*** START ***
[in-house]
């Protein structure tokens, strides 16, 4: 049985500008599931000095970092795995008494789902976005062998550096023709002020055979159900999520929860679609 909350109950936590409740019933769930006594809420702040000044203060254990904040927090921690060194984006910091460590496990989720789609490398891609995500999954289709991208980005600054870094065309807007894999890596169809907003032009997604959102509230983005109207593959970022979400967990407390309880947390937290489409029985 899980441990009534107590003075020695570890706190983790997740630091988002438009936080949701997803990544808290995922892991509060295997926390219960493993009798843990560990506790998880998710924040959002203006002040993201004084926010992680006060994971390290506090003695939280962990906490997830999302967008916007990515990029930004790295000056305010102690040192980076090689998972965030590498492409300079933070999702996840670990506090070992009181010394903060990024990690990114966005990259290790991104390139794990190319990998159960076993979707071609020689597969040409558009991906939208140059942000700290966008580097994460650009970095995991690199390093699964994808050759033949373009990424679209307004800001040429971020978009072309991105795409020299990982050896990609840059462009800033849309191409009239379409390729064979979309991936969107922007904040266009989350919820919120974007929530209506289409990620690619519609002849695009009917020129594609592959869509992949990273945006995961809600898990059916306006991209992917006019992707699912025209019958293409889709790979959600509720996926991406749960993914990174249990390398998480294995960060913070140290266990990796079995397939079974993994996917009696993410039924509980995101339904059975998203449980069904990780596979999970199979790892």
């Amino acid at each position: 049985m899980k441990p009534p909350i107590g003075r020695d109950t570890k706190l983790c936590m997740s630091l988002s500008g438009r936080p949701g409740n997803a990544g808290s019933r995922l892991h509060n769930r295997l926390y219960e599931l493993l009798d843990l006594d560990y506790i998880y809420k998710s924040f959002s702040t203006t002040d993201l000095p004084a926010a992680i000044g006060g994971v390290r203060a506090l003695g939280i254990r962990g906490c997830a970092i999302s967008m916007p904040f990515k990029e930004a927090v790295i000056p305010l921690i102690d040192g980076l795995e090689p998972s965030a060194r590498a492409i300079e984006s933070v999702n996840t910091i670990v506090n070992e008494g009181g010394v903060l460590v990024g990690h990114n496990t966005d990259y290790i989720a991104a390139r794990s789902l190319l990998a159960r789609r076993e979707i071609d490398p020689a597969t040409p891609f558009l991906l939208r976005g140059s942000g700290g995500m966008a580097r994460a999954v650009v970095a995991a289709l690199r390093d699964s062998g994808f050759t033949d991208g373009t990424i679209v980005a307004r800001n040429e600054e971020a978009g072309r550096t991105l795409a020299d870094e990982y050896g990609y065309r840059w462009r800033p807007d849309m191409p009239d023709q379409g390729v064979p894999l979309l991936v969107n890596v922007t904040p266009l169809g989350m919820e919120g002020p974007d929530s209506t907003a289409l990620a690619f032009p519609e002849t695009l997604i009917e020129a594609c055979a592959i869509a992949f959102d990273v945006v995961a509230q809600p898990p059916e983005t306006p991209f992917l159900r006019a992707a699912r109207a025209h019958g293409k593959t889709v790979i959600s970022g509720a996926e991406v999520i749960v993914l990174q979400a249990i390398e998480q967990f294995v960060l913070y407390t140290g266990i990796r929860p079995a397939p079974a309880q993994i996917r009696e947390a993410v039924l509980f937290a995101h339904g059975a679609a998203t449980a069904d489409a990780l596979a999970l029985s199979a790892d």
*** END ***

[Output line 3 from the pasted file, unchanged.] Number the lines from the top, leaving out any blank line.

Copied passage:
């Amino acid at each position: 049985m899980k441990p009534p909350i107590g003075r020695d109950t570890k706190l983790c936590m997740s630091l988002s500008g438009r936080p949701g409740n997803a990544g808290s019933r995922l892991h509060n769930r295997l926390y219960e599931l493993l009798d843990l006594d560990y506790i998880y809420k998710s924040f959002s702040t203006t002040d993201l000095p004084a926010a992680i000044g006060g994971v390290r203060a506090l003695g939280i254990r962990g906490c997830a970092i999302s967008m916007p904040f990515k990029e930004a927090v790295i000056p305010l921690i102690d040192g980076l795995e090689p998972s965030a060194r590498a492409i300079e984006s933070v999702n996840t910091i670990v506090n070992e008494g009181g010394v903060l460590v990024g990690h990114n496990t966005d990259y290790i989720a991104a390139r794990s789902l190319l990998a159960r789609r076993e979707i071609d490398p020689a597969t040409p891609f558009l991906l939208r976005g140059s942000g700290g995500m966008a580097r994460a999954v650009v970095a995991a289709l690199r390093d699964s062998g994808f050759t033949d991208g373009t990424i679209v980005a307004r800001n040429e600054e971020a978009g072309r550096t991105l795409a020299d870094e990982y050896g990609y065309r840059w462009r800033p807007d849309m191409p009239d023709q379409g390729v064979p894999l979309l991936v969107n890596v922007t904040p266009l169809g989350m919820e919120g002020p974007d929530s209506t907003a289409l990620a690619f032009p519609e002849t695009l997604i009917e020129a594609c055979a592959i869509a992949f959102d990273v945006v995961a509230q809600p898990p059916e983005t306006p991209f992917l159900r006019a992707a699912r109207a025209h019958g293409k593959t889709v790979i959600s970022g509720a996926e991406v999520i749960v993914l990174q979400a249990i390398e998480q967990f294995v960060l913070y407390t140290g266990i990796r929860p079995a397939p079974a309880q993994i996917r009696e947390a993410v039924l509980f937290a995101h339904g059975a679609a998203t449980a069904d489409a990780l596979a999970l029985s199979a790892d």